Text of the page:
The Grassy Knoll
I know more than a few friends who got burned on the acid jazz scene in the past few years who suddenly realized that what was being passed off as acid jazz was in fact acid spazz. The amazing thing about this recent resurgence of interest in jazz, or new music in general, is how many people have yet to hear of Bob Green (B.K.A. the Grassy Knoll.)
III is the best and most definitive Grassy Knoll to date. When compared to III, the first two releases have an air of sentimentality and cautiousness pleasantly lacking in the new disc. In III, Green has dropped the other shoe, and put out something that’s balls-to-the-wall, pure Grassy Knoll. Much of development can probably be attributed to Nicholas Sansano’s production. The Grassy Knoll employs many acoustic musicians (REAL cello, REAL flutes, REAL saxophones, etc.), and as time goes by I think there’ll be fewer of those who can harness the sound and energy of instruments of the past and put them to full use of contemporary recording techniques. III is the true audiophile’s wet dream.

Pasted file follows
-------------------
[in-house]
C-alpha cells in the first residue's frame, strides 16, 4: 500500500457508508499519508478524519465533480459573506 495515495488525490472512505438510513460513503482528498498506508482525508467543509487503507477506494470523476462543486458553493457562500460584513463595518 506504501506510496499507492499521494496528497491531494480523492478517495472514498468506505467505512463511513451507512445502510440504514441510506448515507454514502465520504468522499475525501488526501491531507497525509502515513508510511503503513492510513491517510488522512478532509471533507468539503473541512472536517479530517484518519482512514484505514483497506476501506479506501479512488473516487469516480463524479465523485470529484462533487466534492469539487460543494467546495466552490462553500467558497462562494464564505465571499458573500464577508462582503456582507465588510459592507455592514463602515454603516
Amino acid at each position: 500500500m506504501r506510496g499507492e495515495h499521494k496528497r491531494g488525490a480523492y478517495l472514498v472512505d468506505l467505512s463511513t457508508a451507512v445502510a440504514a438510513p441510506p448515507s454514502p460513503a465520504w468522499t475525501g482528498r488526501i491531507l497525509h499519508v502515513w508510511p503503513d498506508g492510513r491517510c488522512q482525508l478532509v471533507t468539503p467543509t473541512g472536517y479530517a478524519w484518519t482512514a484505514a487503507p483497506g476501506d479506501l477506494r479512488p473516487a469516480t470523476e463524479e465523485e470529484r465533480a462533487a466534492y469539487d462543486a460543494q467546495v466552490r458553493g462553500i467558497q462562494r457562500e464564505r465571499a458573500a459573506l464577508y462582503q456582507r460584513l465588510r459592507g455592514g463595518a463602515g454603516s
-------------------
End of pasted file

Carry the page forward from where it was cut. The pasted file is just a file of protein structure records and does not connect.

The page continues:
And if all that wasn’t enough, Thurston Moore has loaned his distinction to III. Moore is one of the few long holdouts of the progressive music scene who I feel can do no wrong. Moore plays a subdued, subservient role as guitarist on three tracks, adding to the respect that this disc deserves.
This disc is about as perfect as a disc can be. The packaging alone demands high adulation — Mark Rothko painting, rubber band, and all. I’ll recommend this CD to anybody, all ages, all backgrounds. If you don’t “get” the Grassy Knoll, you don’t “get” anything. Antilles Records, 825 Eighth Avenue, New York, NY 10019; http://www.antillesnet.com